Wednesday, 11 March 2015
Finally, having realised that I was working with the English rather than the German spelling of Jacob/Jakob, I have now been able to locate his records. Until now, I have only had the entry of death notification on the Bundesarchiv website to consult.
The first image below is the initial record card, located in the International Tracing Service database at the Wiener Library, London.
The second and third images are of the now-familiar yellow search form, filled out from information supplied by relatives trying to obtain definitive information about their missing loved ones, back in the 1960s. They also needed death certificates for many different reasons, including in order to claim compensation for the loss of family, property, businesses, and so on.
This form suggests/queries whether Jakob was deported from the Beuthen/Breslau area in Upper Silesia, although the initial record card suggests that the family seem to have supplied the information that his last address was in Berlin.
The next two images give the personal identifying information, and the fact that Jakob was ‘a merchant’/kaufmann, which seems to have been a standard type of designation. Given that Jews had been stopped from carrying out most work of their own choosing since 1933, I doubt it means very much. Here, it states that Jakob’s last known address before imprisonment was Ring 6, Beuthen, O/s.
It also confirms what we thought we knew from family documents, which is that Rosa, his wife, had died some years previously: he is noted here as being verw. (verwitwet)\widowed.
The stamp on the first page indicates that he was imprisoned and that a death certificate has been issued. The second page testifies that he was deported to Auschwitz in 1942 – he is noted as being verschollen – missing and presumed dead.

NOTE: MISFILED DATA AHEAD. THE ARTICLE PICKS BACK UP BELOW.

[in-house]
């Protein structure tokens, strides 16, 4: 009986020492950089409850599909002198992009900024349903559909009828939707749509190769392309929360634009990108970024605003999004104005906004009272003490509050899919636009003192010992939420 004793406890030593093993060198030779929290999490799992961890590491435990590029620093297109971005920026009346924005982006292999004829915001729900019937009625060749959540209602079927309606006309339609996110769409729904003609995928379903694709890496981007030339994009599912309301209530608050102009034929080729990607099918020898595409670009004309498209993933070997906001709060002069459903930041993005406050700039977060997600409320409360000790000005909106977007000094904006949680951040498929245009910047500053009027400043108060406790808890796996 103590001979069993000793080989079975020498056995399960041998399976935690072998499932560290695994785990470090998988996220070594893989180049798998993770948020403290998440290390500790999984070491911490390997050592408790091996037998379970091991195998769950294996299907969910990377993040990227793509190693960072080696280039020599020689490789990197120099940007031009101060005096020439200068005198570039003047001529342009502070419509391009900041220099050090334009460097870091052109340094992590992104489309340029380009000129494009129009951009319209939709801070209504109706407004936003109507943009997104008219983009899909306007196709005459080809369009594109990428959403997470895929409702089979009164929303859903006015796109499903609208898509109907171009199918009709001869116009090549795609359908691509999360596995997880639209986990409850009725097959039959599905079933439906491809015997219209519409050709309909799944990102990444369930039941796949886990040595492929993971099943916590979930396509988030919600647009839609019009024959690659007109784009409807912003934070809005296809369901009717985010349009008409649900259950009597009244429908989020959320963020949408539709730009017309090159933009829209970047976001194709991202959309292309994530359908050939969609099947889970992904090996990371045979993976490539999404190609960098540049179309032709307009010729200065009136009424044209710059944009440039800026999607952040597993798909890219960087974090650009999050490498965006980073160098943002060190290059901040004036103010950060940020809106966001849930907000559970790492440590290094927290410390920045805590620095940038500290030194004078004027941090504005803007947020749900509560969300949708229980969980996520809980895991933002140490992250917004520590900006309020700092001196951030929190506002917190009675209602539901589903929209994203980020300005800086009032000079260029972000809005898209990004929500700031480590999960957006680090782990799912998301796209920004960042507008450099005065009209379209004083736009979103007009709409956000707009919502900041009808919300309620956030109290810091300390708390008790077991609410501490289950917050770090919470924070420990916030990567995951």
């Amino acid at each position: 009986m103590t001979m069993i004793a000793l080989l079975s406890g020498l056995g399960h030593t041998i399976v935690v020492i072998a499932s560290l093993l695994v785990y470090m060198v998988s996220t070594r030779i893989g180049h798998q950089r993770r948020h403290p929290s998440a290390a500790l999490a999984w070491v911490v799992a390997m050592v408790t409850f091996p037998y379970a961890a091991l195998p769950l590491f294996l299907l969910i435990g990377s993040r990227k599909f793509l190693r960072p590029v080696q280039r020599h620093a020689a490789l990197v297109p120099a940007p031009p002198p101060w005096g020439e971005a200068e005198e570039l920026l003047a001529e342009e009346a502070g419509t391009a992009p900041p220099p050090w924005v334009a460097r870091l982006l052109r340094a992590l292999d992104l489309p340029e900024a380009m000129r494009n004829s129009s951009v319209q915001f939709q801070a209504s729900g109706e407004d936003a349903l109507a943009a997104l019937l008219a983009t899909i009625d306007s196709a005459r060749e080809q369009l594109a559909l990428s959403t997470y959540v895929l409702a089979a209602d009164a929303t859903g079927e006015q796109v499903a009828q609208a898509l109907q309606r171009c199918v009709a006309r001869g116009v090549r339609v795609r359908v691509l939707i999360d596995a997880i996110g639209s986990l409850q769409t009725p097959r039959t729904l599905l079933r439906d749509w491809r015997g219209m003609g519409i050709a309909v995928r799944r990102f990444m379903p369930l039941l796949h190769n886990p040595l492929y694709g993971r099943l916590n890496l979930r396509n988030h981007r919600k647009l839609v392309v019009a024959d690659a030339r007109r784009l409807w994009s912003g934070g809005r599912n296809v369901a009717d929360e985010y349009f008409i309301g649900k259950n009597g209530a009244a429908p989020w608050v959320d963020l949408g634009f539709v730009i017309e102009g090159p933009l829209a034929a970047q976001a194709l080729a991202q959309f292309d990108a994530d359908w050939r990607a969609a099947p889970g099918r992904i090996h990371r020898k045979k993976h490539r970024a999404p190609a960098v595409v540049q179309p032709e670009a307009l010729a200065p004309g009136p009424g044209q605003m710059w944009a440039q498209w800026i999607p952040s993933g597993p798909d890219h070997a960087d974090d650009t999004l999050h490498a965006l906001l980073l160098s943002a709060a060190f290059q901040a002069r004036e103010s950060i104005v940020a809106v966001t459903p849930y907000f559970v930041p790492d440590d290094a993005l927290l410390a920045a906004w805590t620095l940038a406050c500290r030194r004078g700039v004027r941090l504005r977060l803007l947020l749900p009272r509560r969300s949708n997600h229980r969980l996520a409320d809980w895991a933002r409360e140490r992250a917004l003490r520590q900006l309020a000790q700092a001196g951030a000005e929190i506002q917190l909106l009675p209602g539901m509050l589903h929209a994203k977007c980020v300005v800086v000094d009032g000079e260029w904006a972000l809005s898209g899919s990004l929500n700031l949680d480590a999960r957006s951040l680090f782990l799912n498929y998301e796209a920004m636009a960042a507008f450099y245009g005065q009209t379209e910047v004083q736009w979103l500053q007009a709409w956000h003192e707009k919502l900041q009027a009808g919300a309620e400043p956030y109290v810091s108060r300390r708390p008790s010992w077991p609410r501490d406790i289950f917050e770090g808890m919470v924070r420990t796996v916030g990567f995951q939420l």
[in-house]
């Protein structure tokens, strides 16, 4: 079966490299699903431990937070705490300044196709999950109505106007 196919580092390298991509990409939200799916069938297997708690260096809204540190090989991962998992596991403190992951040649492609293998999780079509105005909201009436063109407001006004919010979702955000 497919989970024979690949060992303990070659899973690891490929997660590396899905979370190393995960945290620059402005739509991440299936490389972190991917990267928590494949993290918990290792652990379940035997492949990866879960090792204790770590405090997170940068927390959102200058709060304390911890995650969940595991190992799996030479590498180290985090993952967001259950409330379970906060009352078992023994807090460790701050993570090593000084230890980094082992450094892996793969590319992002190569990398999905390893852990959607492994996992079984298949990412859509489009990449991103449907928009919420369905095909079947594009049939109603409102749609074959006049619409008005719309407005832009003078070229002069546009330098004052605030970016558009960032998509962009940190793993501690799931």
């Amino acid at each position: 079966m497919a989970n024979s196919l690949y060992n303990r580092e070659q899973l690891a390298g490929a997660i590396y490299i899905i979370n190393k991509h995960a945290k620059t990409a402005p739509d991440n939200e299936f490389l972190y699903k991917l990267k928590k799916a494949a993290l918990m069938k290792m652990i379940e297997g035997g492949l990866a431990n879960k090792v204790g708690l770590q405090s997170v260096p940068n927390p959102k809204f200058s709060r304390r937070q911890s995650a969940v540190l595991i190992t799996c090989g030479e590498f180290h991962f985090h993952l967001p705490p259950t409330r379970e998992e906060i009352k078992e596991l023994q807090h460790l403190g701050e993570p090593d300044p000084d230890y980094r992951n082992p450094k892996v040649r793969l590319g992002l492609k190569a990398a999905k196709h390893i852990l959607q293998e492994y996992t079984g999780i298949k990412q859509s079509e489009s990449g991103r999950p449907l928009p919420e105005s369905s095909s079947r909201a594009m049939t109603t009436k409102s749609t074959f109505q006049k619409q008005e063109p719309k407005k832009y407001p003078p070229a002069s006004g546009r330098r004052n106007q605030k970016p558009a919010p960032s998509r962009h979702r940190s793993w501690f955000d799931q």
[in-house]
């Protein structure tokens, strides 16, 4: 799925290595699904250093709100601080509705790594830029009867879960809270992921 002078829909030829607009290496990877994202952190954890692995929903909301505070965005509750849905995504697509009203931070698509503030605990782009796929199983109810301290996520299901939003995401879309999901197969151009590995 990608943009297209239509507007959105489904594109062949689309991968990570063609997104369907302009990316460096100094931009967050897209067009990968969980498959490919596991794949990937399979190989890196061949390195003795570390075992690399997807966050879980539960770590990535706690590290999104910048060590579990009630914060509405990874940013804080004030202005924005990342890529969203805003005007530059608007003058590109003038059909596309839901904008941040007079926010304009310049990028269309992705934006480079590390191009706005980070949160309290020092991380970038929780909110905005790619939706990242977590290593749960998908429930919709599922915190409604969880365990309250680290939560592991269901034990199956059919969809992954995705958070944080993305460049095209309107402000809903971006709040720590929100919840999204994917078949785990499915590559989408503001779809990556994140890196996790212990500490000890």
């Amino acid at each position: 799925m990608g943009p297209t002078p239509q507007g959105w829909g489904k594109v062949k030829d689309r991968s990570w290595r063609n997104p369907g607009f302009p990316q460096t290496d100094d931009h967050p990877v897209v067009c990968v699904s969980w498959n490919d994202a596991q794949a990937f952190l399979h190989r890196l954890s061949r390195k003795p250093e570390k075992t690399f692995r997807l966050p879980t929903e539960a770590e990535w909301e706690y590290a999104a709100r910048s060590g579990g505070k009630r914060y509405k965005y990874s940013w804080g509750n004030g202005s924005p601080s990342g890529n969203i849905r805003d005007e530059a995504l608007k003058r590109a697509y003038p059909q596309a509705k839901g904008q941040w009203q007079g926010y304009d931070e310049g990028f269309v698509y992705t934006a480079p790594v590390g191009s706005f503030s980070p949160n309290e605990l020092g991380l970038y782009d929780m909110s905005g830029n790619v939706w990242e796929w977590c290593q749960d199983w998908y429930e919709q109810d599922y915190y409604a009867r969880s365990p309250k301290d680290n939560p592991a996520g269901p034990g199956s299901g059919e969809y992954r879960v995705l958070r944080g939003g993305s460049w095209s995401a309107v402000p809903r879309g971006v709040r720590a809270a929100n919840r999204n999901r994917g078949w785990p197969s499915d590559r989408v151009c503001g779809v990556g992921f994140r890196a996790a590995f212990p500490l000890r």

Below is a scan of a letter enquiring into Jakob’s disappearance, on behalf of his daughter Margot, then living in New York. She and Werner were in regular letter communication over this time, trying to find some level of resolution to the many missing family members.
The scan below shows a letter confirming Jakob’s address and other identifying details, and confirms that he was ‘evacuated to an unknown destination’ on 13 June 1942. The image on the right gives similar information; the family members wrote many letters, often having to repeat information many times.
The last form (below) confirms that ‘subject to final approval’ Jakob is assumed to have been sent to Auschwitz I.
Update: Thursday, 12 March 2015
Having found from the information above the transport date and area from which Jakob was transported, I went back to the scans of transport lists that I found online when looking for information on my grandmother and great grandmother. I was able to confirm that Jakob was deported from Beuthen, as assumed. The proof is now found for another family member.
The ‘Transports to Extinction’ section of the Yad Vashem website gives quite a lot of information about the likely possible destinations for this transport. At the end it states, “There are no known reports about the further destiny of the Beuthen Jews deported on June 13. Apparently nobody survived.”
The available information about the transport is extracted here as a PDF: Yad Vashem_Transport from Beuthen Oberschlesien